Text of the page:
I was looking at the details of this jumpstart product:

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It claims to be 2 lbs and 14.2 x 12 x 3.5 inches, which I think is for the outer black canvas case, so I would guess the actual device is less than 9.5 x 5.5 x 3 inches. I assume this is a Li-Ion battery.

Conversely, a standard lead-acid battery for a common small car is 9.4 x 5.1 x 8.8 inches - 3 times as big, and maybe 10 times as heavy (This is BCI form factor 51R which is used by the 2015 Honda Civic).

I assume the different battery chemistry accounts for the smaller size of the jumpstarter.

Why do modern cars not use this smaller battery type? Looking at the amazon link it doesn't seem to be a matter of cost - the jumpstarter price is in a similar ballpark to what one would pay for the 51R lead-acid battery.

4 Answers 4


The two biggest disadvantage of lead acid batteries compared to the newer types like Li Ion are that they are heavier, and that they contain liquid acid. Another possible issue is that they can produce hydrogen gas.

On the other hand, they are very inexpensive, have a long life expectancy, have a very high tolerance for overcharging without being damaged, and they hold a charge longer than other types. They are also able to handle high discharge rates. Here are some comparison charts

Looking at the disadvantages, you can see that they're mostly irrelevant in a car. The weight of the battery is trivial compared to the weight of the rest of the components.

Being able to stand long periods of slow charging without damage, and being able to sit unused for long periods of time without losing charge are ideal properties for a car battery.

Being light weight and packing a lot of energy into a small package are just not that important for a car, but they're critical for portable devices, and this jump starter is in fact a portable device.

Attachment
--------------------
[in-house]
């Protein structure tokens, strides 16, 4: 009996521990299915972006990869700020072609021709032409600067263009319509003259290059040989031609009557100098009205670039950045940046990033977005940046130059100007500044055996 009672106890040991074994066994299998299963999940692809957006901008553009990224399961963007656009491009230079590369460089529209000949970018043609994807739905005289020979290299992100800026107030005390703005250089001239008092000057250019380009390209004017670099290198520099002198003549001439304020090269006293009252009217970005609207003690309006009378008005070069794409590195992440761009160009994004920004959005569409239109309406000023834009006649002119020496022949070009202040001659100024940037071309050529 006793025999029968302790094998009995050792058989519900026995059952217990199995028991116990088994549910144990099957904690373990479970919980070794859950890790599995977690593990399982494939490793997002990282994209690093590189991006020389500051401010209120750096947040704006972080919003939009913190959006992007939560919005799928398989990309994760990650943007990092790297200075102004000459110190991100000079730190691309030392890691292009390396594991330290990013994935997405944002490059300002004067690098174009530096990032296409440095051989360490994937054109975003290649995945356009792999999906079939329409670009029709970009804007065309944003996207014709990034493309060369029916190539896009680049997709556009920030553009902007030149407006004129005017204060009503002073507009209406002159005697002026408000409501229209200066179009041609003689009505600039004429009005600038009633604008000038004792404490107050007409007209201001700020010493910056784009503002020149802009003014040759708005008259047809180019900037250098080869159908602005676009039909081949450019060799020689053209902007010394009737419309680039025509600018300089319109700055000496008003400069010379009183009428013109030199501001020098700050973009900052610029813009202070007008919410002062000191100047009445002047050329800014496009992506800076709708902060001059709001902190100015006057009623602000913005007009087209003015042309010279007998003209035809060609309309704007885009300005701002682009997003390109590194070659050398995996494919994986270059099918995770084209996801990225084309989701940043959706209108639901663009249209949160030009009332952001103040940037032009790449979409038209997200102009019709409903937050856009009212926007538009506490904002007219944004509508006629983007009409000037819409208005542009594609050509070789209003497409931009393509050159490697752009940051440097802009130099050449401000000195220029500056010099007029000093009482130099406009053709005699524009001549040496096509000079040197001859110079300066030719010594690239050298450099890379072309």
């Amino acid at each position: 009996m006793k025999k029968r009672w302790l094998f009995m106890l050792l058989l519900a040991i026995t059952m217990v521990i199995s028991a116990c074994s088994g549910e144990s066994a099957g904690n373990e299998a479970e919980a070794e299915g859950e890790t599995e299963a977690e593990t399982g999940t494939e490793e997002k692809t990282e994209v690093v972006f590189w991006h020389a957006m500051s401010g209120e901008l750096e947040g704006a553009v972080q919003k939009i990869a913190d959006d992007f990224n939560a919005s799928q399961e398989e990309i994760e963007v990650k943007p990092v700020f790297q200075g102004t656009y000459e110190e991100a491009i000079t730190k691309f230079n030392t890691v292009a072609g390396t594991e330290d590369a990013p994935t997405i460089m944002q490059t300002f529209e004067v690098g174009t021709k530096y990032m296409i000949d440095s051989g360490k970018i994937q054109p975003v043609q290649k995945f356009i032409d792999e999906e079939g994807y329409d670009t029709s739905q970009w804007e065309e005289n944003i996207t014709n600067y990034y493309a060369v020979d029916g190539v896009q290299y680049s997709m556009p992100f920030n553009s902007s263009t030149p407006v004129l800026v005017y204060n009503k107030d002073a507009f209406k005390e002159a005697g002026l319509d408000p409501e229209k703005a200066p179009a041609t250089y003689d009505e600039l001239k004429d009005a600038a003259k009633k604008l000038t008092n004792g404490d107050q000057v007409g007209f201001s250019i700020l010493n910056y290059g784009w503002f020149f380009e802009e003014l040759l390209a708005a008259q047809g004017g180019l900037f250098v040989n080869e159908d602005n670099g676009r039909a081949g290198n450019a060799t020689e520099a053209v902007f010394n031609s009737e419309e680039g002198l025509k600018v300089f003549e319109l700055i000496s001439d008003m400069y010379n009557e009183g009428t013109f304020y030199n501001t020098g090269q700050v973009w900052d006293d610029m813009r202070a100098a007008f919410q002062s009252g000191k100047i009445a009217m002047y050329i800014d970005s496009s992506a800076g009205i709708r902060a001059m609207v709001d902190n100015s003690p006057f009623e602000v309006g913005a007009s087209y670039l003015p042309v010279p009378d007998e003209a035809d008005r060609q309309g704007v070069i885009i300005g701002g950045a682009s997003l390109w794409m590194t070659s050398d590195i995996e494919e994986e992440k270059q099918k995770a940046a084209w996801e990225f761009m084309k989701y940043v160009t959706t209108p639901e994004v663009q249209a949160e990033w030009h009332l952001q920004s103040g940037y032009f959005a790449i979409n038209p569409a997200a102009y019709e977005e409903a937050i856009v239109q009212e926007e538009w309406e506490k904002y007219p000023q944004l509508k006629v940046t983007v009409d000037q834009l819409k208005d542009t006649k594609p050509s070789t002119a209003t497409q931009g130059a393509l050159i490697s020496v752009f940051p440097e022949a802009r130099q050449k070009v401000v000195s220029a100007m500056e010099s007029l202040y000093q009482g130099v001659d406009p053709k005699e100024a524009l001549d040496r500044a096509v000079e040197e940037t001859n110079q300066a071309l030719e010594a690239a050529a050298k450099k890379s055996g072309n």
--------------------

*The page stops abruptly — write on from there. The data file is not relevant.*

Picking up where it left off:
Looking at the cost of this jump starter and comparing it to the cost of a lead acid battery is not really realistic, because this device would not be able to start your car daily for years without failing. You'd be replacing it much more frequently.

That said, it's definitely true that newer battery technologies are showing up in cars, especially hybrids and electric vehicles. But those don't need jump starts, and for most ICEs, the lead-acid battery still provides the most reliable and durable option.

  • Correct - the discharge rate is the showstopper feature of lead-acid batteries. They can dump a lot of current quickly, without being damaged. This is required to spin a big heavy cold motor-lump. Other batteries can't achieve the same discharge rates without added complexity.
    – Criggie
    Jan 1, 2017 at 0:41
  • I think that normal ICE cars might go to lithium some time in the future . I have seen after market Lithium batteries manufactured for trail bikes .4 cells seems to be the option from what little I have seen .For me this means that all future Automotive stuff like Radios Voltage droppers Turbo timers should be Able to operate on up to 16.8 VDC .
    – Autistic
    Feb 6, 2017 at 6:07

I have seen "jump starters" like this everywhere. I was given one to evaluate by an Autoelectric importer. I thought it was rubbish. I warned him and he didn't import them.